5 Commands to check Linux Memory Usage
There are commands for virtually everything on Linux, since the GUI may not always be available. Only shell access is available while operating on servers, so anything must be done from those commands. So today we are going to check commands that can be used on a Linux system to check memory use. The memory includes swap and RAM.
Checking the memory use and memory used per process on servers is also important so that resources are not shortened and users can access the server. For example a website. If you run a Webserver then the server must have enough memory to support the site visitors. If not, the site would become very slow or even go down when there is a traffic spike, simply because the memory would fall short. It’s just like what happens on your desktop PC.
1. Free Command
The Free Command is the easiest and simplest command to use for checking memory use on Linux. Here’s just a short example:
$ free -m total used free shared buffers cached Mem: 7976 6459 1517 0 865 2248 -/+ buffers/cache: 3344 4631 Swap: 1951 0 1951
The m option displays all data in MBs. The total os 7976 MB is the total amount of RAM installed on the system, that is 8GB. The used column shows the amount of RAM that has been used by Linux, in this case around 6.4 GB. The output is pretty self-explanatory. The catch over here is the cached and buffers column. The second line tells that 4.6 GB is free. This is the free memory in the first line added with the buffers and cached amount of memory.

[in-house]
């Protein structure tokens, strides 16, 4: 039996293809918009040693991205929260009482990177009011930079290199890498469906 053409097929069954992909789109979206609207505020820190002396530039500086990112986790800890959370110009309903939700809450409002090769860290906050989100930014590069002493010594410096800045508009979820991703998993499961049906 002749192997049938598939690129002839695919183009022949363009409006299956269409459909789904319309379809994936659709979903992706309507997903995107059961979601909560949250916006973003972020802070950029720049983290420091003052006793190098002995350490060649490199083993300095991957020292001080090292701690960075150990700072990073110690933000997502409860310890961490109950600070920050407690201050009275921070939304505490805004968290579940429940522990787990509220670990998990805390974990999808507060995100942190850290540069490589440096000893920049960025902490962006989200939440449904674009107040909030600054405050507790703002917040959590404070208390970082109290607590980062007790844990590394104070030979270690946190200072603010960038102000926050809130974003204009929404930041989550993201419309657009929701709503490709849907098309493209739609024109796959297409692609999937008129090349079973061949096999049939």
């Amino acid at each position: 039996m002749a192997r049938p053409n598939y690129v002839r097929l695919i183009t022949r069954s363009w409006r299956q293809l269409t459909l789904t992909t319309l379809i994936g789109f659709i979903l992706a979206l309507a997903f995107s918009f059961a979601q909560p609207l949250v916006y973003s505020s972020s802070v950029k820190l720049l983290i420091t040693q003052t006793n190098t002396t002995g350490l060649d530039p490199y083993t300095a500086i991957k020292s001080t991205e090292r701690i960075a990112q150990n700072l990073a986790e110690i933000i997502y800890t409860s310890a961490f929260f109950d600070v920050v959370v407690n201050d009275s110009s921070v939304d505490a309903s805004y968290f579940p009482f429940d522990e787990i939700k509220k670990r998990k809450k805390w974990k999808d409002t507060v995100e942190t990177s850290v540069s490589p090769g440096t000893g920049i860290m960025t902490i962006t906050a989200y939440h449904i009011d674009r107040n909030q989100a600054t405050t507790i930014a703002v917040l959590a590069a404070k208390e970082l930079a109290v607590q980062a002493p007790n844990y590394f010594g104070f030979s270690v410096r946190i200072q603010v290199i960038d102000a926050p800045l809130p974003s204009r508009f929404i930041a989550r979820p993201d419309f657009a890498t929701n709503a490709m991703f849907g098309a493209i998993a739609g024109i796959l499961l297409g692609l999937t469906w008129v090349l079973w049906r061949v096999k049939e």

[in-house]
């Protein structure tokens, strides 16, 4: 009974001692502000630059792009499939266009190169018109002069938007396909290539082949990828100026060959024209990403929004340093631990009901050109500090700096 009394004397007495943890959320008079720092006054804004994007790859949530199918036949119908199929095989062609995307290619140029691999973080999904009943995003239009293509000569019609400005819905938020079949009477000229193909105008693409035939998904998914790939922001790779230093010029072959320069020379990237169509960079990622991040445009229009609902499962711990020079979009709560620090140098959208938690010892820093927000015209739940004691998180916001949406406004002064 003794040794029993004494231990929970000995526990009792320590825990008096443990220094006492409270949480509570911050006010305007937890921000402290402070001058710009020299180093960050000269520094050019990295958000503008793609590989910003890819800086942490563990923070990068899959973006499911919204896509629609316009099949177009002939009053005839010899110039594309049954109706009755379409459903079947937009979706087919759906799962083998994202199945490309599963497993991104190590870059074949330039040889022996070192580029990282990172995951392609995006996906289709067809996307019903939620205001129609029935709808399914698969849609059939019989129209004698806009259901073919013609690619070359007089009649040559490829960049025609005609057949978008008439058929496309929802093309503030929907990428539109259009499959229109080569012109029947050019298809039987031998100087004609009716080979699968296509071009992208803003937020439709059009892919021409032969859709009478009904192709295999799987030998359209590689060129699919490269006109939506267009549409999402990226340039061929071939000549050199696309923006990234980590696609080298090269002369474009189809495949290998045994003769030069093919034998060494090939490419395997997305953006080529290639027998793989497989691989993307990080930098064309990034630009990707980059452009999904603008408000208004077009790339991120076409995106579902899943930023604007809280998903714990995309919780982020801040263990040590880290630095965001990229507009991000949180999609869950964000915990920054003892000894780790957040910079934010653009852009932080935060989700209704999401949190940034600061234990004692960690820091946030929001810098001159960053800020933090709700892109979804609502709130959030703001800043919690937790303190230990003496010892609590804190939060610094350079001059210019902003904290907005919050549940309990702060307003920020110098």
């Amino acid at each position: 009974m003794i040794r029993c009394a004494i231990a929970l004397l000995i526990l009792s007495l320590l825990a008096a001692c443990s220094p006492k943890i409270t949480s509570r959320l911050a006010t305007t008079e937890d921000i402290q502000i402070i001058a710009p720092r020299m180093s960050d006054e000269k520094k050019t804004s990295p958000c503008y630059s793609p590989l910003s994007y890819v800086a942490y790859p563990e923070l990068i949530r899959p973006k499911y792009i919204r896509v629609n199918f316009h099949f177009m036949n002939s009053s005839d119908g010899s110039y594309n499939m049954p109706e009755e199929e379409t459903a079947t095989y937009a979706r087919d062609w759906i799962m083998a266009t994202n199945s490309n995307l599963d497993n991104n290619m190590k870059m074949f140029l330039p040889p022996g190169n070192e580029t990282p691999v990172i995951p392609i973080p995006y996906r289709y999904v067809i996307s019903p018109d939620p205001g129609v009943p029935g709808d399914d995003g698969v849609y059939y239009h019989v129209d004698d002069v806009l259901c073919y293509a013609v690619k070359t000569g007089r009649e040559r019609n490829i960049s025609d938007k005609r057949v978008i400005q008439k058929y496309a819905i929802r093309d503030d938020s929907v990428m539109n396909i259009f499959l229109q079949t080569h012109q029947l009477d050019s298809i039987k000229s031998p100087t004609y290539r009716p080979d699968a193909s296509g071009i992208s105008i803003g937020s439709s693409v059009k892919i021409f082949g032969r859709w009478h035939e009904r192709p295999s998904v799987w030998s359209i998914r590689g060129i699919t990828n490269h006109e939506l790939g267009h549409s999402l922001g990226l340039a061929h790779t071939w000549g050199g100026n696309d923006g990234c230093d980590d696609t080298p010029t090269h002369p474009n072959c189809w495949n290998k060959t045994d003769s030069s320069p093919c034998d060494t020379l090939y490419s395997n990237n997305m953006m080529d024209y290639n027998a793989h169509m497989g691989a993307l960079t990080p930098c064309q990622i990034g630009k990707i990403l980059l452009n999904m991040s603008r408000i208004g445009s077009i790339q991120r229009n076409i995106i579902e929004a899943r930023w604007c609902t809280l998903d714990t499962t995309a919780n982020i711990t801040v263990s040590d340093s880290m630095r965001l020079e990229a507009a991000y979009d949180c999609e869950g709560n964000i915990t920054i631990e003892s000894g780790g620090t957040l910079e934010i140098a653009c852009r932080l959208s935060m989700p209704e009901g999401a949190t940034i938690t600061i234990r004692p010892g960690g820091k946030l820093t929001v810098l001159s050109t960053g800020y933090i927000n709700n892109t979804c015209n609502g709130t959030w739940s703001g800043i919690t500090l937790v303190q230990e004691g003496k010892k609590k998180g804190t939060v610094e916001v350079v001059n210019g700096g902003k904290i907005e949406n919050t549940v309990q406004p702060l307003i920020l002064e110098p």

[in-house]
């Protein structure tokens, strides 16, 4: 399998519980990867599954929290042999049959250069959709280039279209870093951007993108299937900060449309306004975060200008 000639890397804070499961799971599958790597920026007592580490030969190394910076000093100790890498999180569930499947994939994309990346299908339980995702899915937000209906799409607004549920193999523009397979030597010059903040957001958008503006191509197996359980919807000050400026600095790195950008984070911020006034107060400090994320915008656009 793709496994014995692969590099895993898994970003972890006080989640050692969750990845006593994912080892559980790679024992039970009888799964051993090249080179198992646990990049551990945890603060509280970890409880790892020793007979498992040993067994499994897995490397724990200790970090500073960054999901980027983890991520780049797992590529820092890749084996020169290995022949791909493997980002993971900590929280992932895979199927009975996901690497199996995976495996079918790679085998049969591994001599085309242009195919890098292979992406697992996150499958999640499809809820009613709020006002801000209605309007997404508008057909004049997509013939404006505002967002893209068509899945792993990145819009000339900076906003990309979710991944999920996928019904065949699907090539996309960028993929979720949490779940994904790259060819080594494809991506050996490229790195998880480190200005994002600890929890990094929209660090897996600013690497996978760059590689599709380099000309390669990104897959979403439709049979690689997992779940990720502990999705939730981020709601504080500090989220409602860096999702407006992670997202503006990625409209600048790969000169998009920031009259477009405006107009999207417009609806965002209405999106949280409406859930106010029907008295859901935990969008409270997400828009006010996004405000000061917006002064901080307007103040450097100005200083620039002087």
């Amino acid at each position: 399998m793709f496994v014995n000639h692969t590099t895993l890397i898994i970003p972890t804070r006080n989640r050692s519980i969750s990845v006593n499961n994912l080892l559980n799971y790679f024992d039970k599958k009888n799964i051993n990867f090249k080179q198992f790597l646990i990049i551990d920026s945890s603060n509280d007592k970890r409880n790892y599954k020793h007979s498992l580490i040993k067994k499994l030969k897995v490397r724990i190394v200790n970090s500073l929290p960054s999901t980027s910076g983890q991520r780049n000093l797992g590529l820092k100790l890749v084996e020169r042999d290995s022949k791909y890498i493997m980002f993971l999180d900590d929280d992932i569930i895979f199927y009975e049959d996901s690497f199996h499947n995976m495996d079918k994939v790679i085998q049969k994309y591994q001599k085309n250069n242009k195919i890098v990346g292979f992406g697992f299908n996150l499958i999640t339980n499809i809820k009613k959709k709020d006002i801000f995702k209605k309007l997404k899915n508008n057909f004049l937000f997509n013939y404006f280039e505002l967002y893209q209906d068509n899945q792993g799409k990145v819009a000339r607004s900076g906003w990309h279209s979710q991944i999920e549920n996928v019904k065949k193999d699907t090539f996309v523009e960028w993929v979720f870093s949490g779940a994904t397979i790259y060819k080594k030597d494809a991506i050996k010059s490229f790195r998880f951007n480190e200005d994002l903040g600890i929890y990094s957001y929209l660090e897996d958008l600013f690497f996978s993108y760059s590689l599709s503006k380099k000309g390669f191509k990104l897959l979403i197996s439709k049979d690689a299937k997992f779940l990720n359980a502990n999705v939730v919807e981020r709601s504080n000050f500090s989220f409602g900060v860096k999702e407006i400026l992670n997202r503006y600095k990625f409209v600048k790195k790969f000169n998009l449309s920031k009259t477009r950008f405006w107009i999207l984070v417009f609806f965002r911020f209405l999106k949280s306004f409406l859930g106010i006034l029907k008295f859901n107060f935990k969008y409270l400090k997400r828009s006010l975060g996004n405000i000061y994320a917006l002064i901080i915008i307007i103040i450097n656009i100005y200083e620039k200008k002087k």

Linux has the habit of catching lots of things for faster performance, so that memory can be freed and used if needed.
The last line is the swap memory, which in this case is lying entirely free.
The next way to check the use of memory is to read the “/proc/meminfo” file. Know that there are no actual files in /proc file system. These are rather virtual files that contain dynamic kernel and system information.
$ cat /proc/meminfo MemTotal: 8167848 kB MemFree: 1409696 kB Buffers: 961452 kB Cached: 2347236 kB SwapCached: 0 kB Active: 3124752 kB Inactive: 2781308 kB Active(anon): 2603376 kB Inactive(anon): 309056 kB Active(file): 521376 kB Inactive(file): 2472252 kB Unevictable: 5864 kB Mlocked: 5880 kB SwapTotal: 1998844 kB SwapFree: 1998844 kB Dirty: 7180 kB Writeback: 0 kB AnonPages: 2603272 kB Mapped: 788380 kB Shmem: 311596 kB Slab: 200468 kB SReclaimable: 151760 kB SUnreclaim: 48708 kB KernelStack: 6488 kB PageTables: 78592 kB NFS_Unstable: 0 kB Bounce: 0 kB WritebackTmp: 0 kB CommitLimit: 6082768 kB Committed_AS: 9397536 kB VmallocTotal: 34359738367 kB VmallocUsed: 420204 kB VmallocChunk: 34359311104 kB HardwareCorrupted: 0 kB AnonHugePages: 0 kB HugePages_Total: 0 HugePages_Free: 0 HugePages_Rsvd: 0 HugePages_Surp: 0 Hugepagesize: 2048 kB DirectMap4k: 62464 kB DirectMap2M: 8316928 kB
Check the values of MemTotal, MemFree, Buffers, Cached, SwapTotal, SwapFree.
They indicate the same values of memory usage as the free command.
The vmstat command with the s option lays out the memory usage statistics much like the proc command. Here is an example: